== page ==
Stakeholders discuss strengthening health systems in Caribbean
Health strengthening will be the main focus on Wednesday as some 60 delegates from 12 CARICOM countries take part in the first Caribbean Civil Society Health Systems Strengthening Meeting (CCSHSSM) here in Dominica.
Speaking at the opening ceremony at the Fort Young Hotel on Wednesday morning, President of the Healthy Caribbean Coalition (HCC), Sir Trevor Hassell, says the aim of the meeting is to consider the matter of strengthening health systems in the region.
“The purpose of the meeting, as the title suggests, is to consider the issue of the strengthening health systems in a forum, in which I believe for the first time in the Caribbean several stakeholders have been brought together to discuss the issue and contribute to the dialogue and process of strengthening health systems and by extension the delivery of health care for the people of the region,” he said.
He continued, “this meeting in many respects is unique because it brings together several stakeholders to discuss how we in the Caribbean might better provide health care for our people particularly around the issue of Non-Communicable Diseases (NCD)’s. And we would suggest in fact that this model is one that might be considered as we look to other disciplines and other areas in health care.”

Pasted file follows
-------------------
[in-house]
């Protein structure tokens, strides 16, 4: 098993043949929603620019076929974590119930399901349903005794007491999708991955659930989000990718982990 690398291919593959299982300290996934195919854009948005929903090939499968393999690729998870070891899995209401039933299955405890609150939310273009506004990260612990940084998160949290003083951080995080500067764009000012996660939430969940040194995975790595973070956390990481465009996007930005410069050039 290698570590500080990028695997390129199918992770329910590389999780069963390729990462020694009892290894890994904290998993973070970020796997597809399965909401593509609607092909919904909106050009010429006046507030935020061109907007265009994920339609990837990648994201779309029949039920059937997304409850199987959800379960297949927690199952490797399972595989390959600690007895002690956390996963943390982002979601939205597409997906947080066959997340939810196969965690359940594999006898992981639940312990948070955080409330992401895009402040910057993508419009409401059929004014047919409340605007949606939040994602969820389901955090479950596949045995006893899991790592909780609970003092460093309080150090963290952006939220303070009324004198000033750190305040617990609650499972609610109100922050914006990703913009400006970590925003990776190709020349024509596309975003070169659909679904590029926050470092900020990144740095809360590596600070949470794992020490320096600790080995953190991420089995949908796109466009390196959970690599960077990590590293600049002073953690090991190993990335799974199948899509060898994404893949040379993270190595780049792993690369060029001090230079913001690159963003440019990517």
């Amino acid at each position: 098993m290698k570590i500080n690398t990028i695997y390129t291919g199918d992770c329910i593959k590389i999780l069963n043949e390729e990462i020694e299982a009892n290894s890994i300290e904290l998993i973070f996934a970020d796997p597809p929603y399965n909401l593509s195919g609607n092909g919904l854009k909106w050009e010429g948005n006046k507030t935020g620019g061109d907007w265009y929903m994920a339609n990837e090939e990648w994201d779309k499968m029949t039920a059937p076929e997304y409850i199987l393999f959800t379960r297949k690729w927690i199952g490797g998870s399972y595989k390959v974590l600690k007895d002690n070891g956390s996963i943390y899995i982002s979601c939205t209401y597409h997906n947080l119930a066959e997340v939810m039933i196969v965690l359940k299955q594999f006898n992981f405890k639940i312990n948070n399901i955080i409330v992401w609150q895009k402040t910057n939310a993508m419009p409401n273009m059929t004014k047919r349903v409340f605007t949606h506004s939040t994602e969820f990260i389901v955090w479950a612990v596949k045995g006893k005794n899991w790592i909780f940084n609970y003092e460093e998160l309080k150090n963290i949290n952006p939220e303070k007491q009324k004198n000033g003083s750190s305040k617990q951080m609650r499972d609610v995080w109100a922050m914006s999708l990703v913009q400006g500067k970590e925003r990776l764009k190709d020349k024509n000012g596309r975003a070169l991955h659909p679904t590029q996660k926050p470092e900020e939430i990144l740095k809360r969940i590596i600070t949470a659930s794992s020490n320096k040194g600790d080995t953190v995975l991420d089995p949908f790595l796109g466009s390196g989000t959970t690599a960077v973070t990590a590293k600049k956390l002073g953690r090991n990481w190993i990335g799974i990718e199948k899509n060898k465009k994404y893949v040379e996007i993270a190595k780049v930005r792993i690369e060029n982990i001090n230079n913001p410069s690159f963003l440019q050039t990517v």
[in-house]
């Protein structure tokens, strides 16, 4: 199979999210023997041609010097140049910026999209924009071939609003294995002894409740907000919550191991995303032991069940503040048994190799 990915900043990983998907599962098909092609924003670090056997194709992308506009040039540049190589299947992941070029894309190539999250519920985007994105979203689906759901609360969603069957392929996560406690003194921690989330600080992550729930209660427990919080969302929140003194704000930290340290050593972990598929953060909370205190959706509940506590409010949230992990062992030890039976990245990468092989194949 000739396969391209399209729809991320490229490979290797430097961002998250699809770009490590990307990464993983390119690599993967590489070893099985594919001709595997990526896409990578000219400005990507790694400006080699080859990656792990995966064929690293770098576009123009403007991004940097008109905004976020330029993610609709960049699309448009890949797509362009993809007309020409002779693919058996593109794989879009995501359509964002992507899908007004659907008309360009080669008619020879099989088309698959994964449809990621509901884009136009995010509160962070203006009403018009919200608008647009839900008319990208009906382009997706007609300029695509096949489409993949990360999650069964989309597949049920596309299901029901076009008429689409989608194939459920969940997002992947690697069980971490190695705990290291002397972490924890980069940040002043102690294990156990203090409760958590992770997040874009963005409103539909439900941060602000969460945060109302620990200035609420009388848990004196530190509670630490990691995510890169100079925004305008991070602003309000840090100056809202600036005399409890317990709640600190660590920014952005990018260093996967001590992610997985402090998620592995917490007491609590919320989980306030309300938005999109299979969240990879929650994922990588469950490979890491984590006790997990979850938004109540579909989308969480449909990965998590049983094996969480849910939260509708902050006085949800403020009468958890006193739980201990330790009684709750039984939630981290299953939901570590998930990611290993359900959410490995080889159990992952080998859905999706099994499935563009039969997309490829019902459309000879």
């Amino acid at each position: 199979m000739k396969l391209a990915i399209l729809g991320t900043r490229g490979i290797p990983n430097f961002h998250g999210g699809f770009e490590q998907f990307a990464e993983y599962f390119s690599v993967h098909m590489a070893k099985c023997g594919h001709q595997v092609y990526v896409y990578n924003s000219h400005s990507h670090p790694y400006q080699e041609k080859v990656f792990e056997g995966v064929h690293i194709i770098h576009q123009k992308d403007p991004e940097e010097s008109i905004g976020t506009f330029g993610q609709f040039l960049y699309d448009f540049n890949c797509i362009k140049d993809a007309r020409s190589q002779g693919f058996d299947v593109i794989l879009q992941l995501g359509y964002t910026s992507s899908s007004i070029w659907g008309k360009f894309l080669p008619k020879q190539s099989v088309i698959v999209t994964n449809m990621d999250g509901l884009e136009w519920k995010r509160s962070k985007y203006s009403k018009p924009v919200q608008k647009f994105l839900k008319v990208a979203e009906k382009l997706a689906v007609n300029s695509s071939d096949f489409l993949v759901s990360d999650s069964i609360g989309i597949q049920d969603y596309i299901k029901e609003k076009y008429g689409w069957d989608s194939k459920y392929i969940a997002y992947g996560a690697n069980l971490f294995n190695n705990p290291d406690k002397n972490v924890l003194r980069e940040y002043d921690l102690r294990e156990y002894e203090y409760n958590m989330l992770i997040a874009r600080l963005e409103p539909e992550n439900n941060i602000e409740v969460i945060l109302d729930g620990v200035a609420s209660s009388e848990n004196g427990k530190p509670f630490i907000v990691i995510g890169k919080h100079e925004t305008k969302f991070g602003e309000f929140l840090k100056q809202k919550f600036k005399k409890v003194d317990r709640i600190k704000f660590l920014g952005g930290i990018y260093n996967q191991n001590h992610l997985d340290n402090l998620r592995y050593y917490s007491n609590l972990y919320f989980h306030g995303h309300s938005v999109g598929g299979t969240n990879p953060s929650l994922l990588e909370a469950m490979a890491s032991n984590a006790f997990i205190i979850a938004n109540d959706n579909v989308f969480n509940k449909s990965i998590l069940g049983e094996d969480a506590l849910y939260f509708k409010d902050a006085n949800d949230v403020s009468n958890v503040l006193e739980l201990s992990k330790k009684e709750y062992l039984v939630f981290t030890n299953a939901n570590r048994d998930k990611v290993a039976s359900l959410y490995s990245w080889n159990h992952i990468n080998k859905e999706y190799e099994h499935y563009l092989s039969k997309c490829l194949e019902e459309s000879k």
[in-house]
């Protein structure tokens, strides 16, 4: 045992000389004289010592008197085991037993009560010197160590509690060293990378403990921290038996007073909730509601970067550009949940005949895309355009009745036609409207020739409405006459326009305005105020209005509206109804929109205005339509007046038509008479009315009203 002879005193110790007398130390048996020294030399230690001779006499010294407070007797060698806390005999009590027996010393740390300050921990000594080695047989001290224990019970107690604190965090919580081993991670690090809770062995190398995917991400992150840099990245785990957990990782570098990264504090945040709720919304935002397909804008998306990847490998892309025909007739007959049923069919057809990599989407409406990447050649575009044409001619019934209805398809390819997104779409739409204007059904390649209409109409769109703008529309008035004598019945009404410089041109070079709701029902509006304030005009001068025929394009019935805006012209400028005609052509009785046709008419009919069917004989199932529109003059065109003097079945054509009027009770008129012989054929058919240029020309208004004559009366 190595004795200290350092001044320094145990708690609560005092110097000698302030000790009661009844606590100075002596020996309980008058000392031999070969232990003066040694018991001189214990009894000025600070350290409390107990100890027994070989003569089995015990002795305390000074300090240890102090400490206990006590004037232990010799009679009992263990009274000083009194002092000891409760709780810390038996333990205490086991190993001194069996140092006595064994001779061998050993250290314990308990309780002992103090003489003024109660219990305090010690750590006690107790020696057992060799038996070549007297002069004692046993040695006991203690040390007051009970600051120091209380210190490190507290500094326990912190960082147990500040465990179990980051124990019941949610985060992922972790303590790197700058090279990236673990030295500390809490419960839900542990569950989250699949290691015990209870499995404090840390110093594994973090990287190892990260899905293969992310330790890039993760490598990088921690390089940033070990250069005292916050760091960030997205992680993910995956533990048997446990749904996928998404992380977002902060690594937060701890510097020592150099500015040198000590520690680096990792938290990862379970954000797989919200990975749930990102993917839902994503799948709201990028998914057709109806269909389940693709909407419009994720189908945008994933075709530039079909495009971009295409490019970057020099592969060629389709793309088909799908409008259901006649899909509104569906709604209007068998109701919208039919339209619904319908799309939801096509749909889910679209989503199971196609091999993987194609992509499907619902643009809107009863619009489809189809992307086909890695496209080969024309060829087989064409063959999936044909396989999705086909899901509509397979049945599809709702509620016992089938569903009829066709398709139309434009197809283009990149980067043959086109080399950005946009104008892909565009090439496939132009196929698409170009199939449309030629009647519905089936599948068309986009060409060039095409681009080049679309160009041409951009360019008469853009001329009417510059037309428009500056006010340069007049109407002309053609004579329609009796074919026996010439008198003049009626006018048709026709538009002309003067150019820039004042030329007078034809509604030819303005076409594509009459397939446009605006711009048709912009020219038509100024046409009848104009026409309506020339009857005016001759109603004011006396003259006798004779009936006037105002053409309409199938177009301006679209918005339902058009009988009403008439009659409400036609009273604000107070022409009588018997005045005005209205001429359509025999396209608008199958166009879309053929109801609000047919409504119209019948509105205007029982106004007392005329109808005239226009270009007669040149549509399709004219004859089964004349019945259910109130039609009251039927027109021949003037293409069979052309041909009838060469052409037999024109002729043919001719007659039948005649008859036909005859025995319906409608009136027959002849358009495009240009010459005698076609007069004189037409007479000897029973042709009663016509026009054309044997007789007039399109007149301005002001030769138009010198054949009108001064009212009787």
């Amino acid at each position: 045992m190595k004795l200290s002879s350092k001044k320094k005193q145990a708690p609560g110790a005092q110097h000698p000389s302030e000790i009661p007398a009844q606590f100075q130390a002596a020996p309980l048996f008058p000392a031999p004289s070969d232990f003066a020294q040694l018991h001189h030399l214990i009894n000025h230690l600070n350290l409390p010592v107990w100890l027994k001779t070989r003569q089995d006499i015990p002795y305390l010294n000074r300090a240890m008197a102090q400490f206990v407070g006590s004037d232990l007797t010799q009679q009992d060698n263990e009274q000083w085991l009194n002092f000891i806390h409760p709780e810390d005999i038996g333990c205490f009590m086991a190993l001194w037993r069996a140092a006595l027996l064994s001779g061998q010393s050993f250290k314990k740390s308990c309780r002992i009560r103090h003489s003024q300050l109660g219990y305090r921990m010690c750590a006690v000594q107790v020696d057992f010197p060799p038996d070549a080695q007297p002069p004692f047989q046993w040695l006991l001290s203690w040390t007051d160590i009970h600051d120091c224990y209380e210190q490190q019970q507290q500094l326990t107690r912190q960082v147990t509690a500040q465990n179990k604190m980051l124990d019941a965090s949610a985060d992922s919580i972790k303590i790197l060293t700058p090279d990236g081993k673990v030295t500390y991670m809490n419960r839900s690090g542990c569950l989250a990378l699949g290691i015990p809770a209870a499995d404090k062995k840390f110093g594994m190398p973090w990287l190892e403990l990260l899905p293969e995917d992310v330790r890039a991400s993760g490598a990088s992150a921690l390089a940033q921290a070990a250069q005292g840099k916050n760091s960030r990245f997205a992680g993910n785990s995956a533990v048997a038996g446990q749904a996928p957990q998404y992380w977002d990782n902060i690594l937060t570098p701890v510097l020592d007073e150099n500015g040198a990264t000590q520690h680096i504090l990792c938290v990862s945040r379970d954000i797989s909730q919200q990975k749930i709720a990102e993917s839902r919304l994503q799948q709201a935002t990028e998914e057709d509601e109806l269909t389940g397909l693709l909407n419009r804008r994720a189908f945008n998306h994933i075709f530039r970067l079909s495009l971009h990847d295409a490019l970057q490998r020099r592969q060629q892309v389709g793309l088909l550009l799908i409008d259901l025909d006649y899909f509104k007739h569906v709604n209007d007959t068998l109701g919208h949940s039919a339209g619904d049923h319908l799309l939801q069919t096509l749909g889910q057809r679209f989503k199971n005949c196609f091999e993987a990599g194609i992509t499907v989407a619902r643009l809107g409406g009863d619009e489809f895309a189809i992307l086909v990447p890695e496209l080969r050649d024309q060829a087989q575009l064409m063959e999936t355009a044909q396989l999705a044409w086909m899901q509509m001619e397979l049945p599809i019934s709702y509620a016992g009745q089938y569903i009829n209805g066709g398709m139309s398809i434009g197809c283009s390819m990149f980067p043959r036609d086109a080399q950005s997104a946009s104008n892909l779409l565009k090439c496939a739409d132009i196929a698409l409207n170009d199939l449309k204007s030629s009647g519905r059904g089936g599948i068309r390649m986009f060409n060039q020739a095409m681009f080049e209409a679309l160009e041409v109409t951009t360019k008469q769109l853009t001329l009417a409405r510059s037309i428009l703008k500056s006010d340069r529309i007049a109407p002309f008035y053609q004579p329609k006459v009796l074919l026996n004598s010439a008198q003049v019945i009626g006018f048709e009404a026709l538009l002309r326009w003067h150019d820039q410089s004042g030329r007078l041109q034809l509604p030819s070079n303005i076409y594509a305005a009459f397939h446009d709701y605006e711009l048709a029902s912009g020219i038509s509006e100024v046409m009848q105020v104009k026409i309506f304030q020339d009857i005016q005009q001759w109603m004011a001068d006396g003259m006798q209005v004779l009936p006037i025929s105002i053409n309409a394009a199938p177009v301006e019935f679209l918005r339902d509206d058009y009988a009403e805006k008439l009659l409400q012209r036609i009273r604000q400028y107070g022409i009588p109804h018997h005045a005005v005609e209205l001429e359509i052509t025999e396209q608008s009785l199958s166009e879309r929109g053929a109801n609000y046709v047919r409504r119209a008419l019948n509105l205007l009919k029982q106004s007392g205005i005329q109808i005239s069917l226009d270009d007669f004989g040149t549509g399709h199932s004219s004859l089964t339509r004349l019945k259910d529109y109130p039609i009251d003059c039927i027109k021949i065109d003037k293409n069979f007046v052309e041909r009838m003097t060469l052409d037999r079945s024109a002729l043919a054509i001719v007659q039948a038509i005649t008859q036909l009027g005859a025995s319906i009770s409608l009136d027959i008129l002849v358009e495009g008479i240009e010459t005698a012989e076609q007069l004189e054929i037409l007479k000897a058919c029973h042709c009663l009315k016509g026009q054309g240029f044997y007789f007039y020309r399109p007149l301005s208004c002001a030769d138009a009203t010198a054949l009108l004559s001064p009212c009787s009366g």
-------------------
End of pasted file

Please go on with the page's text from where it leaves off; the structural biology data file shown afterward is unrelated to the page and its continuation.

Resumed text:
Representatives from Bahamas in the north to Guyana in the south in the areas of Academia, Finance, Insurance, Medical Associations, Non-Governmental Organizations (NGO)’s, Pharmaceutical Industries, and the CARICOM Secretariat, among others, are participating.
“We will also be making recommendations for the way forward in addressing Health and Social Service (HSS) barriers and building on lessons learnt and best practices. And ultimately we plan to support a statement from civil society,” Hassell said.
He said there will be two core outcomes of the meeting.
“Firstly that civil society, public health sector and the private health sector become better aware and informed of issues to health services strengthening in their own areas of health care delivery,” he noted. “Additionally for we in the Caribbean to appreciate that civil society organizations such as the Cancer Society, heart foundations, diabetes associations, provide significant amount of care in our different countries and fill in fact several gaps in the provision of health care.”
“And so it is important that their care systems be strengthened even as we seek to strengthen the more traditional public and private sector systems of care,” Hassell said.